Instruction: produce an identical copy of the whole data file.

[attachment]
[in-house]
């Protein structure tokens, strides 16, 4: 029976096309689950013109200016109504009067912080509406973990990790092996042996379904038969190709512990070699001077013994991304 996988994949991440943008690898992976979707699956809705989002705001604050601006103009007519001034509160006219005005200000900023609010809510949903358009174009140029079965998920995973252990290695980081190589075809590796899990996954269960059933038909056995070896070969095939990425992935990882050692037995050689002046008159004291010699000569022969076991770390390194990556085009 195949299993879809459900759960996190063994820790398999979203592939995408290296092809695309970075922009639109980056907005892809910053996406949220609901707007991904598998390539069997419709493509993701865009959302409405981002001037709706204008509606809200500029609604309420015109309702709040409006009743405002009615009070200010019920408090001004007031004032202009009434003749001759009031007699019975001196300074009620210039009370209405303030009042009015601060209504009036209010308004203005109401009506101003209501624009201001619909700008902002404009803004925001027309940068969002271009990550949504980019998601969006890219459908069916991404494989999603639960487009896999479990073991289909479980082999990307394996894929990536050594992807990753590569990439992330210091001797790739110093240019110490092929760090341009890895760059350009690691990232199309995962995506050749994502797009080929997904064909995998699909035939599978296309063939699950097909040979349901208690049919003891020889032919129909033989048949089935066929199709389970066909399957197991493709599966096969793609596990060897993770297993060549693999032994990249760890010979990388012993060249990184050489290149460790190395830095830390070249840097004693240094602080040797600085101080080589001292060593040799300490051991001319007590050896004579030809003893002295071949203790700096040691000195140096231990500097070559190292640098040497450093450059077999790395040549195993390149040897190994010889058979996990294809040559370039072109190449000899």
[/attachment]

[in-house]
């Protein structure tokens, strides 16, 4: 029976096309689950013109200016109504009067912080509406973990990790092996042996379904038969190709512990070699001077013994991304 996988994949991440943008690898992976979707699956809705989002705001604050601006103009007519001034509160006219005005200000900023609010809510949903358009174009140029079965998920995973252990290695980081190589075809590796899990996954269960059933038909056995070896070969095939990425992935990882050692037995050689002046008159004291010699000569022969076991770390390194990556085009 195949299993879809459900759960996190063994820790398999979203592939995408290296092809695309970075922009639109980056907005892809910053996406949220609901707007991904598998390539069997419709493509993701865009959302409405981002001037709706204008509606809200500029609604309420015109309702709040409006009743405002009615009070200010019920408090001004007031004032202009009434003749001759009031007699019975001196300074009620210039009370209405303030009042009015601060209504009036209010308004203005109401009506101003209501624009201001619909700008902002404009803004925001027309940068969002271009990550949504980019998601969006890219459908069916991404494989999603639960487009896999479990073991289909479980082999990307394996894929990536050594992807990753590569990439992330210091001797790739110093240019110490092929760090341009890895760059350009690691990232199309995962995506050749994502797009080929997904064909995998699909035939599978296309063939699950097909040979349901208690049919003891020889032919129909033989048949089935066929199709389970066909399957197991493709599966096969793609596990060897993770297993060549693999032994990249760890010979990388012993060249990184050489290149460790190395830095830390070249840097004693240094602080040797600085101080080589001292060593040799300490051991001319007590050896004579030809003893002295071949203790700096040691000195140096231990500097070559190292640098040497450093450059077999790395040549195993390149040897190994010889058979996990294809040559370039072109190449000899």